Oral sex, lack of protection helping gonorrhea to spread: Doctors
In its latest report, the WHO said that if someone is detected with gonorrhea, the patient will find it difficult to eradicate the disease.
Gonorrhea is a form of sexually transmitted infections (STI) and can cause infertility.
Over 78 million people are diagnosed with the disease annually.
The report was published after the global health watchdog studied cases from 77 countries, concluding it as a widespread disease.
The WHO said that even in countries like France, Japan and Spain, they came across patients who could not be treated.
Doctor Teodora Wi, a member of the WHO, said: "Gonorrhoea is a very smart bug, every time you introduce a new class of antibiotics to treat gonorrhoea, the bug becomes resistant."
What is Gonorrhea?
It is a sexually transmitted infection caused by the Neisseria gonorrhoeae bacteria.
It spreads through unprotected sex, including oral, vaginal and anal sex.
The disease can also spread from a mother to a child during birth.
Though there are no immediate tell-tale signs that a person has picked up the disease, however an infected individual (both male and female) are likely to experience a burning sensation while urinating.
Among women, it can cause bleeding between periods.
What does it infect:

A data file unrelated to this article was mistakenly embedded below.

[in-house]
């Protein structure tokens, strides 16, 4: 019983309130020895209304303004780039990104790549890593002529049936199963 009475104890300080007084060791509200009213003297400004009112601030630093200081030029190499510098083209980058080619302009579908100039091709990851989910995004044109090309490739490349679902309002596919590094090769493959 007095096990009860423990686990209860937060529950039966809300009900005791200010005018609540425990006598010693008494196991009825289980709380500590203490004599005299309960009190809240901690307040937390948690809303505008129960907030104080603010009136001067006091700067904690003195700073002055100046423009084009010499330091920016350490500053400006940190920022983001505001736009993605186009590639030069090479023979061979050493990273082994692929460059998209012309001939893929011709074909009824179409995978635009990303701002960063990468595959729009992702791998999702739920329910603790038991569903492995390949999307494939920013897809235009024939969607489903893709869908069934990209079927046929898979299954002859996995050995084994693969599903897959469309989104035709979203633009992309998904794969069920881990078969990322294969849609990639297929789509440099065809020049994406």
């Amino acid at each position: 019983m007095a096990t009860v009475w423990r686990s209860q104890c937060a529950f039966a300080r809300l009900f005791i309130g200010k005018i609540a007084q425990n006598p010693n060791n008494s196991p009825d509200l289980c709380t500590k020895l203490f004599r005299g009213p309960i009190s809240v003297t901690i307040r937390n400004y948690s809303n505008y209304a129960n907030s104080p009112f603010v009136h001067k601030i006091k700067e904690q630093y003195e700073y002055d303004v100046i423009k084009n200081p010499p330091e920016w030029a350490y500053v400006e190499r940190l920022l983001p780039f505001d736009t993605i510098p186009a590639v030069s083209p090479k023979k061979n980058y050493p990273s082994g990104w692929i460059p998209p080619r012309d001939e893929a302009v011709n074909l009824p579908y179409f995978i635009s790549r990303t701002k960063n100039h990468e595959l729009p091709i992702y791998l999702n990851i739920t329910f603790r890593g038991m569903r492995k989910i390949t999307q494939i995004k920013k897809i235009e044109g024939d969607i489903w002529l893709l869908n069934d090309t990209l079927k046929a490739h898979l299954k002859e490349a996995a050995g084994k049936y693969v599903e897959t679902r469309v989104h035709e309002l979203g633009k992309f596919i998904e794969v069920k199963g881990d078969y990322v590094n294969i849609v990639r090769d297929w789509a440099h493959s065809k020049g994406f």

Gonorrhea generally infects the genitals, throat and rectum.
Doctors have warned that the use of antibiotics can lead to the bacterium spreading in the back of the throat, which is fast developing a resistance to treatments.
"When you use antibiotics to treat infections like a normal sore throat, this mixes with the Neisseria species in your throat and this results in resistance," Wi said.
The disease is also common between gay men.
"In the US, resistance [to an antibiotic] came from men having sex with men because of pharyngeal infection," the doctor added.
The 'other' worrying factor:
The other worrying factor apart from the widespread of the disease is the lack of treatment.
The gonorrhea bacteria over the years have beefed up and have developed a resistance to all therapeutic antibiotics.
The situation is so grim that the WHO feels vaccines is the way forward.
Bacterium Image: news-medical.net
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